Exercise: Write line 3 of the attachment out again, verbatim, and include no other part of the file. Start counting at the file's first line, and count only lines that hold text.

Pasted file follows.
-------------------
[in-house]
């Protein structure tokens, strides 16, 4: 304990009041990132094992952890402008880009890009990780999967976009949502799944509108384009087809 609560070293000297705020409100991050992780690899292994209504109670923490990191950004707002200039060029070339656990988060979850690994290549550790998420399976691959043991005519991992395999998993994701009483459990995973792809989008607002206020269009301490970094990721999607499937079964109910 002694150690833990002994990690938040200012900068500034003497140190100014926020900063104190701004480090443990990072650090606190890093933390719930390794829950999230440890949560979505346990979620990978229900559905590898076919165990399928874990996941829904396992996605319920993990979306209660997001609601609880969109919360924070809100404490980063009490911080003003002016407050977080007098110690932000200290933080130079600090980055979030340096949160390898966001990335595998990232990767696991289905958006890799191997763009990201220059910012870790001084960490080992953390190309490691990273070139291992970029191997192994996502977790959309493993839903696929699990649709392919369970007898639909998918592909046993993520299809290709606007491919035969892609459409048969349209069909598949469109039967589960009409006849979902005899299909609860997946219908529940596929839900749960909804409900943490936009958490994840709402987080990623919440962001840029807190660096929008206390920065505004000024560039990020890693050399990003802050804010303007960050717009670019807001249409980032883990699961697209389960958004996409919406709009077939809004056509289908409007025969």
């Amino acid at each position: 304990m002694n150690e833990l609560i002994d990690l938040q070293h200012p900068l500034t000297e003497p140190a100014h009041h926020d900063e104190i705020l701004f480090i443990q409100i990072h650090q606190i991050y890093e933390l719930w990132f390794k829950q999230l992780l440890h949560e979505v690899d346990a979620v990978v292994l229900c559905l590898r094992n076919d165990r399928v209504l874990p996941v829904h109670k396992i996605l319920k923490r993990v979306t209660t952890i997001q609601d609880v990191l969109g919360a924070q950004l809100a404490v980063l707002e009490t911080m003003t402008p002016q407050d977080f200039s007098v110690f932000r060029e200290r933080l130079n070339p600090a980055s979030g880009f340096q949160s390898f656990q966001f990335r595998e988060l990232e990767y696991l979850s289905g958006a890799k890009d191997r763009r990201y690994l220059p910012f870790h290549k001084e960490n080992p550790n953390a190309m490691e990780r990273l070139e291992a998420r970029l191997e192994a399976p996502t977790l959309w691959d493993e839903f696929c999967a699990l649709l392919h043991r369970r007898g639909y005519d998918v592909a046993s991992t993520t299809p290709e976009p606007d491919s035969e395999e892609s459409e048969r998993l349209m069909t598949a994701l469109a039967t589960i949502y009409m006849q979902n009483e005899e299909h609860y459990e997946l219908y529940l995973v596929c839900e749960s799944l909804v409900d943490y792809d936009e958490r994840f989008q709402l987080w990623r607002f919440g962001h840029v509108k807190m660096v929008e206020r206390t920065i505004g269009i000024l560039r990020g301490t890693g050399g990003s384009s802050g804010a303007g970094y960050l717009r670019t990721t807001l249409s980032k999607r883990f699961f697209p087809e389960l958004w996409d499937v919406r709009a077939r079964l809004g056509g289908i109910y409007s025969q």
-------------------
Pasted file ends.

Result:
């Amino acid at each position: 304990m002694n150690e833990l609560i002994d990690l938040q070293h200012p900068l500034t000297e003497p140190a100014h009041h926020d900063e104190i705020l701004f480090i443990q409100i990072h650090q606190i991050y890093e933390l719930w990132f390794k829950q999230l992780l440890h949560e979505v690899d346990a979620v990978v292994l229900c559905l590898r094992n076919d165990r399928v209504l874990p996941v829904h109670k396992i996605l319920k923490r993990v979306t209660t952890i997001q609601d609880v990191l969109g919360a924070q950004l809100a404490v980063l707002e009490t911080m003003t402008p002016q407050d977080f200039s007098v110690f932000r060029e200290r933080l130079n070339p600090a980055s979030g880009f340096q949160s390898f656990q966001f990335r595998e988060l990232e990767y696991l979850s289905g958006a890799k890009d191997r763009r990201y690994l220059p910012f870790h290549k001084e960490n080992p550790n953390a190309m490691e990780r990273l070139e291992a998420r970029l191997e192994a399976p996502t977790l959309w691959d493993e839903f696929c999967a699990l649709l392919h043991r369970r007898g639909y005519d998918v592909a046993s991992t993520t299809p290709e976009p606007d491919s035969e395999e892609s459409e048969r998993l349209m069909t598949a994701l469109a039967t589960i949502y009409m006849q979902n009483e005899e299909h609860y459990e997946l219908y529940l995973v596929c839900e749960s799944l909804v409900d943490y792809d936009e958490r994840f989008q709402l987080w990623r607002f919440g962001h840029v509108k807190m660096v929008e206020r206390t920065i505004g269009i000024l560039r990020g301490t890693g050399g990003s384009s802050g804010a303007g970094y960050l717009r670019t990721t807001l249409s980032k999607r883990f699961f697209p087809e389960l958004w996409d499937v919406r709009a077939r079964l809004g056509g289908i109910y409007s025969q």